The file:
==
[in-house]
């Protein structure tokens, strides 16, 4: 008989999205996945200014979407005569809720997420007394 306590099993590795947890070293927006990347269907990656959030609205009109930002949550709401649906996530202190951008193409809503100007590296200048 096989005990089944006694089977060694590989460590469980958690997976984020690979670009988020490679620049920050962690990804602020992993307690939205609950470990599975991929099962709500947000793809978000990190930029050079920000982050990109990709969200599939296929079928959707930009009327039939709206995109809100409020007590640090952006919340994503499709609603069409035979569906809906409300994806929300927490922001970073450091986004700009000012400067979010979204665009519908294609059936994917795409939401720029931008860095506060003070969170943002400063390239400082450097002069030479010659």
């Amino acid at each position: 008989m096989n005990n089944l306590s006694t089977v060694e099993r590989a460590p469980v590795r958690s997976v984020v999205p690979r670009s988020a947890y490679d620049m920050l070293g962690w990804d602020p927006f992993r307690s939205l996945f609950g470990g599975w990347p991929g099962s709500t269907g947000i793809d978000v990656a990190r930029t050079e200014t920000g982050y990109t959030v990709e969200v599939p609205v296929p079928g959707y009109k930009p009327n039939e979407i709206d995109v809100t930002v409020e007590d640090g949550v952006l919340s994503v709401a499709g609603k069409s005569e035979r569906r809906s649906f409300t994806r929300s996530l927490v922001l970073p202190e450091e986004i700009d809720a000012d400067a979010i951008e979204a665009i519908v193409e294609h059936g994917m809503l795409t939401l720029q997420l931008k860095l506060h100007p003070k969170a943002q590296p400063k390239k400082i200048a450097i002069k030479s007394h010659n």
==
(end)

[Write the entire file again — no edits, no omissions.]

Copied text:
[in-house]
């Protein structure tokens, strides 16, 4: 008989999205996945200014979407005569809720997420007394 306590099993590795947890070293927006990347269907990656959030609205009109930002949550709401649906996530202190951008193409809503100007590296200048 096989005990089944006694089977060694590989460590469980958690997976984020690979670009988020490679620049920050962690990804602020992993307690939205609950470990599975991929099962709500947000793809978000990190930029050079920000982050990109990709969200599939296929079928959707930009009327039939709206995109809100409020007590640090952006919340994503499709609603069409035979569906809906409300994806929300927490922001970073450091986004700009000012400067979010979204665009519908294609059936994917795409939401720029931008860095506060003070969170943002400063390239400082450097002069030479010659």
């Amino acid at each position: 008989m096989n005990n089944l306590s006694t089977v060694e099993r590989a460590p469980v590795r958690s997976v984020v999205p690979r670009s988020a947890y490679d620049m920050l070293g962690w990804d602020p927006f992993r307690s939205l996945f609950g470990g599975w990347p991929g099962s709500t269907g947000i793809d978000v990656a990190r930029t050079e200014t920000g982050y990109t959030v990709e969200v599939p609205v296929p079928g959707y009109k930009p009327n039939e979407i709206d995109v809100t930002v409020e007590d640090g949550v952006l919340s994503v709401a499709g609603k069409s005569e035979r569906r809906s649906f409300t994806r929300s996530l927490v922001l970073p202190e450091e986004i700009d809720a000012d400067a979010i951008e979204a665009i519908v193409e294609h059936g994917m809503l795409t939401l720029q997420l931008k860095l506060h100007p003070k969170a943002q590296p400063k390239k400082i200048a450097i002069k030479s007394h010659n």